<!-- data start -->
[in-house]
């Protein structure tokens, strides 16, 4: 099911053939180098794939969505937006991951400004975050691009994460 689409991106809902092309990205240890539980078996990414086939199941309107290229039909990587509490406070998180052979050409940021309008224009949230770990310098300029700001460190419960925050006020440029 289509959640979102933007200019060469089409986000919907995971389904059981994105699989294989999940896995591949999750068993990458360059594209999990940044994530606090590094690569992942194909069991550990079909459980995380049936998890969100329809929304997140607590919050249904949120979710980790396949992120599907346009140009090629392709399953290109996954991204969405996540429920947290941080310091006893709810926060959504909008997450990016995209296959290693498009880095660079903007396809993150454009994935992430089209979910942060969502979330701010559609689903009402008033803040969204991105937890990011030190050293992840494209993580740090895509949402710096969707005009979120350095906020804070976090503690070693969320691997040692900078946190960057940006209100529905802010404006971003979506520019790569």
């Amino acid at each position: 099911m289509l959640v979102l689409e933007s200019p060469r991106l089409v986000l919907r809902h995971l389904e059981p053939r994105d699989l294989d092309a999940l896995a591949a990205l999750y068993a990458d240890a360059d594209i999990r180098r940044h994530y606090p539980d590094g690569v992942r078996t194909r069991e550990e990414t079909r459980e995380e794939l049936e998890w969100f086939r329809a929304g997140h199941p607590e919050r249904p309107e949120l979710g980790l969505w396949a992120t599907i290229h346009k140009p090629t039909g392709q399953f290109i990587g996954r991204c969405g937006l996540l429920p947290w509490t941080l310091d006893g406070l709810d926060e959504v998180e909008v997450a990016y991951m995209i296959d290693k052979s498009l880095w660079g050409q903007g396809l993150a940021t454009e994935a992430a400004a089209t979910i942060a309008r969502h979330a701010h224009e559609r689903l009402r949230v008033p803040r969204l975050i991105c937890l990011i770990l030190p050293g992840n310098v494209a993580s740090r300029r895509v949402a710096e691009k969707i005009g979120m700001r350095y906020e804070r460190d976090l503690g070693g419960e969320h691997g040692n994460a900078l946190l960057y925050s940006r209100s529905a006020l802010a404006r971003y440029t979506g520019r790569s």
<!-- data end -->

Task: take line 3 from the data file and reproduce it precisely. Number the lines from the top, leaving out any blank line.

């Amino acid at each position: 099911m289509l959640v979102l689409e933007s200019p060469r991106l089409v986000l919907r809902h995971l389904e059981p053939r994105d699989l294989d092309a999940l896995a591949a990205l999750y068993a990458d240890a360059d594209i999990r180098r940044h994530y606090p539980d590094g690569v992942r078996t194909r069991e550990e990414t079909r459980e995380e794939l049936e998890w969100f086939r329809a929304g997140h199941p607590e919050r249904p309107e949120l979710g980790l969505w396949a992120t599907i290229h346009k140009p090629t039909g392709q399953f290109i990587g996954r991204c969405g937006l996540l429920p947290w509490t941080l310091d006893g406070l709810d926060e959504v998180e909008v997450a990016y991951m995209i296959d290693k052979s498009l880095w660079g050409q903007g396809l993150a940021t454009e994935a992430a400004a089209t979910i942060a309008r969502h979330a701010h224009e559609r689903l009402r949230v008033p803040r969204l975050i991105c937890l990011i770990l030190p050293g992840n310098v494209a993580s740090r300029r895509v949402a710096e691009k969707i005009g979120m700001r350095y906020e804070r460190d976090l503690g070693g419960e969320h691997g040692n994460a900078l946190l960057y925050s940006r209100s529905a006020l802010a404006r971003y440029t979506g520019r790569s």